The incorporation of a Methodist College in Georgia was authorized in 1836 by
the State Conference, then in session at Columbus, Ga., and trustees were immediately
appointed to select a suitable place for the Institution. Fourteen hundred acres of land,
forty miles from Atlanta, were purchased, laid off into streets and lots and selected for
the location. Two buildings were erected on this vast area of land and the enterprise
The little town was given the classic name of Oxford, at the suggestion of Dr. Igna¬
tius A. Few, in honor of the great English University. The name Emory was given to
the College as a tribute to the memory of Bishop John Emory, who was accidentally
killed a few years prior to the opening of the Institution.
In 1S3S the doors were thrown open for students and, four years later, witnessed the
graduation of her first class, consisting of three men. The College then had only two or
three buildings and the little town a population of seventy-five inhabitants. During
the years that have gone by, sixteen hundred young men have gone out from their Alma
Mater to bless the world, filling the various walks of life. Eleven magnificent buildings
adorn the campus, and the little town of Oxford has grown to a population of more than
Emory's growth for the past seventy-four years has been excelled by no Institution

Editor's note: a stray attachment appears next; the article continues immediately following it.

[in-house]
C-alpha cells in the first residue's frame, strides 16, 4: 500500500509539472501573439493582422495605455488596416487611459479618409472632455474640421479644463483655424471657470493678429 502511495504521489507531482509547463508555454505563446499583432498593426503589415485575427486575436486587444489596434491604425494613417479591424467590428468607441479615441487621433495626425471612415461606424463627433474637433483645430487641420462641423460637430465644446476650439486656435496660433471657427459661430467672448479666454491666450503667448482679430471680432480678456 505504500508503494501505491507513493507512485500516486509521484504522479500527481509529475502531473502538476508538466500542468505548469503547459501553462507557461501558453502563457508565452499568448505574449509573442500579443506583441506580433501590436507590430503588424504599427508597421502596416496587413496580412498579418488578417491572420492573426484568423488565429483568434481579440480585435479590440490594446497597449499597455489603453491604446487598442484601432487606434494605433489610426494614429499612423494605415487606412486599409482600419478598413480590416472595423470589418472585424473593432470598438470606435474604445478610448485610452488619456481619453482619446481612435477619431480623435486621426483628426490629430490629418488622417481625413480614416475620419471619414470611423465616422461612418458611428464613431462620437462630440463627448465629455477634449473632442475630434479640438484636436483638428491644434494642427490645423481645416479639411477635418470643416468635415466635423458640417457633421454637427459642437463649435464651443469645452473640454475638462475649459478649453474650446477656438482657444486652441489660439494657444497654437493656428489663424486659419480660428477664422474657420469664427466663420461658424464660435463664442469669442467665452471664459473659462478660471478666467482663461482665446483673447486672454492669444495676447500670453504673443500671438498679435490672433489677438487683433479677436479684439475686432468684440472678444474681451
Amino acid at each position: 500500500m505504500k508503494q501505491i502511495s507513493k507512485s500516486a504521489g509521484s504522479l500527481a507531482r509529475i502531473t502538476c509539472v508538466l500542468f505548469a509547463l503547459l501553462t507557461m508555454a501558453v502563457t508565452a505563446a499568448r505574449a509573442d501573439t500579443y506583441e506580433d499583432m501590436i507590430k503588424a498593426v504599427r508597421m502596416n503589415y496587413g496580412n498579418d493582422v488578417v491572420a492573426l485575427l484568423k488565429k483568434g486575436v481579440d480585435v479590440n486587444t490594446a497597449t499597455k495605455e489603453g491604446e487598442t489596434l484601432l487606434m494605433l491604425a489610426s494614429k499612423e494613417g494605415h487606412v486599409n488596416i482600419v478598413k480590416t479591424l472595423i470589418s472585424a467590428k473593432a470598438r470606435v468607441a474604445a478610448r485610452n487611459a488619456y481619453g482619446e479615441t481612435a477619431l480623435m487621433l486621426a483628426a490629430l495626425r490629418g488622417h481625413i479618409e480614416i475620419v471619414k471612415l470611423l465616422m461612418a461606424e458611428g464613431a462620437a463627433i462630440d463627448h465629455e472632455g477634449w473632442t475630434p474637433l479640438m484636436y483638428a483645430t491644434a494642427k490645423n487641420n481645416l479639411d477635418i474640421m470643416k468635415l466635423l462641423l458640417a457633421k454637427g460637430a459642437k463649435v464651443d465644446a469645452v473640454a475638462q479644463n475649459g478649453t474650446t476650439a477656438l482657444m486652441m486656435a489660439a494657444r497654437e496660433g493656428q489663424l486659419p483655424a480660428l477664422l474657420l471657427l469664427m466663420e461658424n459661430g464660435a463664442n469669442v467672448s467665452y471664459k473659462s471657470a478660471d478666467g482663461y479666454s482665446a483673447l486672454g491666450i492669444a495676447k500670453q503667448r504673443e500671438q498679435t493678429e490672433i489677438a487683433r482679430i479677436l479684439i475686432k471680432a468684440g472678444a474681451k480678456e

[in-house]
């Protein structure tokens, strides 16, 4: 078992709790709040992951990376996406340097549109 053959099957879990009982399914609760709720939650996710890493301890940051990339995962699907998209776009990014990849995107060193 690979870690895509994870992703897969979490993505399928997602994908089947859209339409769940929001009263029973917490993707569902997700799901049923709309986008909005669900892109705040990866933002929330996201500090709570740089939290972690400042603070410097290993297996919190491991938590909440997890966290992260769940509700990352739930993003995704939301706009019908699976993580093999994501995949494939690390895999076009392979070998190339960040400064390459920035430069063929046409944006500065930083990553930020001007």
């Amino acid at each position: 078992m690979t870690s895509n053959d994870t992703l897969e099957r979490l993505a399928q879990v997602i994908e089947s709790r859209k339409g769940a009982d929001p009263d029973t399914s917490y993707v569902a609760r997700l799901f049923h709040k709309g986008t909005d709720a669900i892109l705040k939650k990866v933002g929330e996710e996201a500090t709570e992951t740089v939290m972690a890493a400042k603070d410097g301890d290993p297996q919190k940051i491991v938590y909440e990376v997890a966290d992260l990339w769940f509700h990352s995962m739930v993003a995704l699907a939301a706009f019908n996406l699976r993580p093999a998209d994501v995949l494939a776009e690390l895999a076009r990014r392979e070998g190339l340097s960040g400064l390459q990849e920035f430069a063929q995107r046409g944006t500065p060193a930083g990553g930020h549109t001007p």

in the State. With a curriculum second to none and a Faculty composed of the very
highest type of educators she is setting a pace that will be hard to surpass.
When we remember that such men as Bishop A. G. Haygood, Dr. C. E. Dowman,
Bishop W. A. Candler and our own beloved President Dr. James E. Dickey have stood
at the helm of the institution, the greater part of the rapid progress which he has made
is explained in the untiring efforts of these Christian gentlemen.
The $500,000 endowment fund has been completed under the present administra¬
tion of Dr. James E. Dickey, and we can see that the time is not far distant when a theo¬
logical department will be added, the Faculty increased, the enrollment doubled, and
Emory the leading Methodist Institution in the South. May every Emory man feel
that he has a part in bringing these things to pass.